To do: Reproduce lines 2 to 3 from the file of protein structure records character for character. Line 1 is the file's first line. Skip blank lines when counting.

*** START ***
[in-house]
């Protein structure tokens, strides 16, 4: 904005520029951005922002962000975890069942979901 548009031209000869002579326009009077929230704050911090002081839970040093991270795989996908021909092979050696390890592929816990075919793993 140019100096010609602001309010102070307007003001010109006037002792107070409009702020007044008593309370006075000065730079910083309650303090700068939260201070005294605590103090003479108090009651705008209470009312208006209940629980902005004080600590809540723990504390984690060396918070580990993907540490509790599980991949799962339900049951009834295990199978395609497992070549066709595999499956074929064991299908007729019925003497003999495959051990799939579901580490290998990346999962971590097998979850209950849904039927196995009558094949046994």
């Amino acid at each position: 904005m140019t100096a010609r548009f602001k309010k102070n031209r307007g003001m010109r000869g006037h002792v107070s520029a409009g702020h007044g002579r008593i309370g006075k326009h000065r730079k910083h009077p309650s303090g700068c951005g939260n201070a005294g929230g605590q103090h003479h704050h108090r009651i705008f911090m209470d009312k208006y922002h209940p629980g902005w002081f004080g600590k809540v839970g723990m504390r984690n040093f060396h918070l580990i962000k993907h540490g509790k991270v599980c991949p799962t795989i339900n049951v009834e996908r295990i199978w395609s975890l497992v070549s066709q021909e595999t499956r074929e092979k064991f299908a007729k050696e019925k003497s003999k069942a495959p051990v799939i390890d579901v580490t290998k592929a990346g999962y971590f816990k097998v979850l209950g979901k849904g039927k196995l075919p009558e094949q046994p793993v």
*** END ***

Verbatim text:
């Protein structure tokens, strides 16, 4: 904005520029951005922002962000975890069942979901 548009031209000869002579326009009077929230704050911090002081839970040093991270795989996908021909092979050696390890592929816990075919793993 140019100096010609602001309010102070307007003001010109006037002792107070409009702020007044008593309370006075000065730079910083309650303090700068939260201070005294605590103090003479108090009651705008209470009312208006209940629980902005004080600590809540723990504390984690060396918070580990993907540490509790599980991949799962339900049951009834295990199978395609497992070549066709595999499956074929064991299908007729019925003497003999495959051990799939579901580490290998990346999962971590097998979850209950849904039927196995009558094949046994």
């Amino acid at each position: 904005m140019t100096a010609r548009f602001k309010k102070n031209r307007g003001m010109r000869g006037h002792v107070s520029a409009g702020h007044g002579r008593i309370g006075k326009h000065r730079k910083h009077p309650s303090g700068c951005g939260n201070a005294g929230g605590q103090h003479h704050h108090r009651i705008f911090m209470d009312k208006y922002h209940p629980g902005w002081f004080g600590k809540v839970g723990m504390r984690n040093f060396h918070l580990i962000k993907h540490g509790k991270v599980c991949p799962t795989i339900n049951v009834e996908r295990i199978w395609s975890l497992v070549s066709q021909e595999t499956r074929e092979k064991f299908a007729k050696e019925k003497s003999k069942a495959p051990v799939i390890d579901v580490t290998k592929a990346g999962y971590f816990k097998v979850l209950g979901k849904g039927k196995l075919p009558e094949q046994p793993v």